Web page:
Mr. Matsushita said today that the Bank of Japan would provide "exceptional" loans to protect investors' assets and insure the swift liquidation of Yamaichi.
    (Comment: Likewise the Fed in the case of Bear Stearns.)

    Officials of the bank say it is also prepared to enter the currency markets as needed to support the value of the Japanese yen. But the yen showed little change in overseas trading this morning after the shut down of Yamaichi was disclosed.
    (Comment: Not the US Treasury department. A depreciated dollar is the policy path to an export led economic recovery for the US.)

    On Saturday, the head of the Finance Ministry's Securities Bureau, Atsushi Nagano, said an investigation of Yamaichi's affairs had uncovered more than $1.6 billion in previously undisclosed liabilities carried off the firm's books.
    (Comment: U.S. Securities and Exchange Commission Chairman Christopher Cox was asked on March 11 if he was concerned about the financial condition of Bear Stearns Cos. He said, "We have a good deal of comfort about the capital cushions at these firms at the moment." U.S. markets less transparent than Japan's? You be the judge.)

    Those liabilities, which are more than adequately covered by the firm's $3.4 billion in capital, apparently accumulated as Yamaichi went about the time-honored Japanese practice of covering favored customers' losses, a practice called tobashi. But their existence seemed to surprise and anger authorities.
    (Comment: Apparently nothing surprises or angers US authorities; see Bear Stearns insider trading evidence, below.)

    Still, it was not tobashi that pushed Yamaichi to the brink. Rather, a credit crunch, brought on by the refusal of Fuji, its most important banking ally, to extend short-term funds without collateral, made it all but certain that the firm would have to cease operations.
    (Comment: I suspect the US credit crunch isn't done doing its work to US banks.)

    Founded in 1897, Yamaichi is Japan's oldest brokerage firm. In 1965, however, the Government was forced to bail it out when it teetered on the edge of collapse after a recession. It regained its footing and fought its way into the top tier of Japan's securities business. But the firm began a long slide in 1990 when Japan's ''bubble economy'' burst.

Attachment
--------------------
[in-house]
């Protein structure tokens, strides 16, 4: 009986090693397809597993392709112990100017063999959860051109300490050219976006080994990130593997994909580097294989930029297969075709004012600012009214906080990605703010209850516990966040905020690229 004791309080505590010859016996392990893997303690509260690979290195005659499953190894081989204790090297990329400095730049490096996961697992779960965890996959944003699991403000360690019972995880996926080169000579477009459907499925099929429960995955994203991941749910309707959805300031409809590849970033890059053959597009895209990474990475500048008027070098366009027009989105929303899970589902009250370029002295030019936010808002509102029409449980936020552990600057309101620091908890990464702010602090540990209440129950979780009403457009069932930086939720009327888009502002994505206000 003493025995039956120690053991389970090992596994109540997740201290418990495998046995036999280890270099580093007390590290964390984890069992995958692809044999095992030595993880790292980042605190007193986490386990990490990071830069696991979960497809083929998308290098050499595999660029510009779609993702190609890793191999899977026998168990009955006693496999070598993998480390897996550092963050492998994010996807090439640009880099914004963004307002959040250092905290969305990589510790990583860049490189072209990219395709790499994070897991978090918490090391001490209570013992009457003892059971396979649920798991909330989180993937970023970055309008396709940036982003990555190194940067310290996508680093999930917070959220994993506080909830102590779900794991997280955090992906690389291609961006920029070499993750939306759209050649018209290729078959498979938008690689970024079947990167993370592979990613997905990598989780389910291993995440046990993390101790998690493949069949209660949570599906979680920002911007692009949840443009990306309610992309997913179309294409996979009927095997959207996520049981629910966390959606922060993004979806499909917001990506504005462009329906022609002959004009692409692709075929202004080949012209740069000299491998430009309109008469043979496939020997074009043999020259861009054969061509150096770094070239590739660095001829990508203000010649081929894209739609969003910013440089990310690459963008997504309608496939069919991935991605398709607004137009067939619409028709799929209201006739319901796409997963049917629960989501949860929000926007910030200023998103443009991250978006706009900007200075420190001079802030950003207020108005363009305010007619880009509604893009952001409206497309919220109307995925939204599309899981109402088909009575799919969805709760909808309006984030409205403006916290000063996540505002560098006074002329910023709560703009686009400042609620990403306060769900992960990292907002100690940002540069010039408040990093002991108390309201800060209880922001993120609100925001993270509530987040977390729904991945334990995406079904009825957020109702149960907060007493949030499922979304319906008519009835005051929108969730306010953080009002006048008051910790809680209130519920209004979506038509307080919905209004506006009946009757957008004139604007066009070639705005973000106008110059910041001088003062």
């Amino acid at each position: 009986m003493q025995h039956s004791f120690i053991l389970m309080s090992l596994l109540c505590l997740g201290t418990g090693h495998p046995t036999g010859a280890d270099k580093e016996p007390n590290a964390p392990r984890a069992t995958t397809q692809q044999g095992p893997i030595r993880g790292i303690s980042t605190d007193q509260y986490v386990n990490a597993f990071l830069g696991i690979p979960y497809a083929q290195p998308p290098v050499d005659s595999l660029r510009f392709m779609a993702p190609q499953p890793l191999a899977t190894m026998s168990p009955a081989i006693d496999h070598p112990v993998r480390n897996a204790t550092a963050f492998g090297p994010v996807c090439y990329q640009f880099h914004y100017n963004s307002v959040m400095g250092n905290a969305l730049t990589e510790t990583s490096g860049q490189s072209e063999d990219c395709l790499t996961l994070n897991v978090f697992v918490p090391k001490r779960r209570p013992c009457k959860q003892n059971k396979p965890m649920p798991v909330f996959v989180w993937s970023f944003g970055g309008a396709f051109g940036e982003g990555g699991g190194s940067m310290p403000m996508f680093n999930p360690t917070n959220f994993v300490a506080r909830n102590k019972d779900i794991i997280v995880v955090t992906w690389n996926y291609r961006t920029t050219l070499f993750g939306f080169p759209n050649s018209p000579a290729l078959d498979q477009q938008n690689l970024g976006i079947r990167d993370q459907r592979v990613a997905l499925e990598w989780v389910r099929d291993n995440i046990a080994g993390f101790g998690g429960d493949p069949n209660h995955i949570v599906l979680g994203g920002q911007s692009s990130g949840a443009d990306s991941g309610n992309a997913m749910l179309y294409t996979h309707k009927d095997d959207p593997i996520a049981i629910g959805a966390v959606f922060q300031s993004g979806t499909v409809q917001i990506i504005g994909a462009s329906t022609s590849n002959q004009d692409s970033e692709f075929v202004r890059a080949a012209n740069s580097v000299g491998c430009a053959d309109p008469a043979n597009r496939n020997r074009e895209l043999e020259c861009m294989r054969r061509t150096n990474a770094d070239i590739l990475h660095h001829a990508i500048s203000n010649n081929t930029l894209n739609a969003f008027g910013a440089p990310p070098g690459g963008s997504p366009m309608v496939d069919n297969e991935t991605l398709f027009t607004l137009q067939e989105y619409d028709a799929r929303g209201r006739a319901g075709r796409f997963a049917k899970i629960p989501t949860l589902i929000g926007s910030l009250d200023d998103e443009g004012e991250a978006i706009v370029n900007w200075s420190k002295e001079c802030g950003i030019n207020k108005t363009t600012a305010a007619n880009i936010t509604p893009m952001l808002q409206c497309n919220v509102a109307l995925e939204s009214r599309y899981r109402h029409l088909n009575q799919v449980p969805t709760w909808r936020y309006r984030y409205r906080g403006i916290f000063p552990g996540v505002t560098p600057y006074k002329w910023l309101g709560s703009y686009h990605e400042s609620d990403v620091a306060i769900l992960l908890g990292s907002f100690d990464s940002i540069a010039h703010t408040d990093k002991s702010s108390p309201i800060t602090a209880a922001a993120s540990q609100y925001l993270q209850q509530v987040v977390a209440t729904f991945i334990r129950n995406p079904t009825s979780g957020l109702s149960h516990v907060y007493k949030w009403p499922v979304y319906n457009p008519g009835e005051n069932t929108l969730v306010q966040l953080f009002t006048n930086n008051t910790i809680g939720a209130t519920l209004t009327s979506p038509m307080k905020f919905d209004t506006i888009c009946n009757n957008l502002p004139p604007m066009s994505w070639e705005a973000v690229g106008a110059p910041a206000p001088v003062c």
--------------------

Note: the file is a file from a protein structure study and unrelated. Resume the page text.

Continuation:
(Comment: I expect eventually the Fed will in fact bail out one of more US firms for real.)

    For the first half of the current fiscal year, which ended in September, Yamaichi posted a loss of $63 million. Commission revenue plunged as customers abandoned the firm after the disclosure that it had paid off the corporate racketeers known as sokaiya.
    (Comment: Paying off corporate racketeers? Here it's called a "bonus" and it's handed out even if the CEO drove the company they were pledged to grow and protect into the ground.)
    There are striking similarities between the two instances of the debt deflation and credit crunch driven collapse of a major securities firm in the two countries, ten years apart. But the differences speak volumes to how America has changed and how far the integrity of its markets have deteriorated.

    Key Similarities
    • Bursting of a bubble economy followed by a credit crunch followed by failures of major financial institutions.
    • The Bank of Japan and the Fed both worked over a weekend to engineer an orderly liquidation of assets of a major securities firm to protect clients not shareholders, management or employees.
    • The Fed's move to put up short term cash – a term I refer over the much over-used "liquidity" euphemism – for Bear Stearns over the weekend was, just as in the case of Yamaichi, not a bailout. The Fed was providing support to allow for non-disruptive market clearing.
    • The Fed's actions over the weekend to support the orderly liquidation of Bear Stearns were nearly identical to the BoJ's with respect to Yamaichi in 1997. However, whereas the BoJ was viewed at the time as shifting policy to increase liberalization of the Japanese financial sector the Fed was viewed this week as socialistic by US commentators for taking similar actions for like motives. The reason for this disconnect is that Japanese economic policy has been equally supportive of wage earners as for financial sector interests whereas US economic policy is to allow wage earners to experience the full force of capitalism's creative destruction while the financial sector receives greater accommodation. There is no discount window for Joe Sixpack and, anyway, if not for the economic disruption brought on by the housing bubble the US financial sector built, now collapsing, J6P wouldn't need a discount window.
    • In both cases of credit contraction and financial system distress government officials talk about stabilizing the financial system and providing exceptional loans to banks. Did the policy work for Japan? In my experience, after traveling to Japan before, during, and after the crisis, I believe they handled it very well under the circumstances. Keep in mind, however, that Japan was a net creditor going into its debt deflation crisis, and the median Japanese household had $100,000 in liquid net savings as a cushion versus $6,000 for the median US household. The Fed is playing a far more dangerous game. Of course it helped create the crisis by allowing the housing bubble to occur and lulling US households into thinking they did not need to save, that their home was doing the saving for them.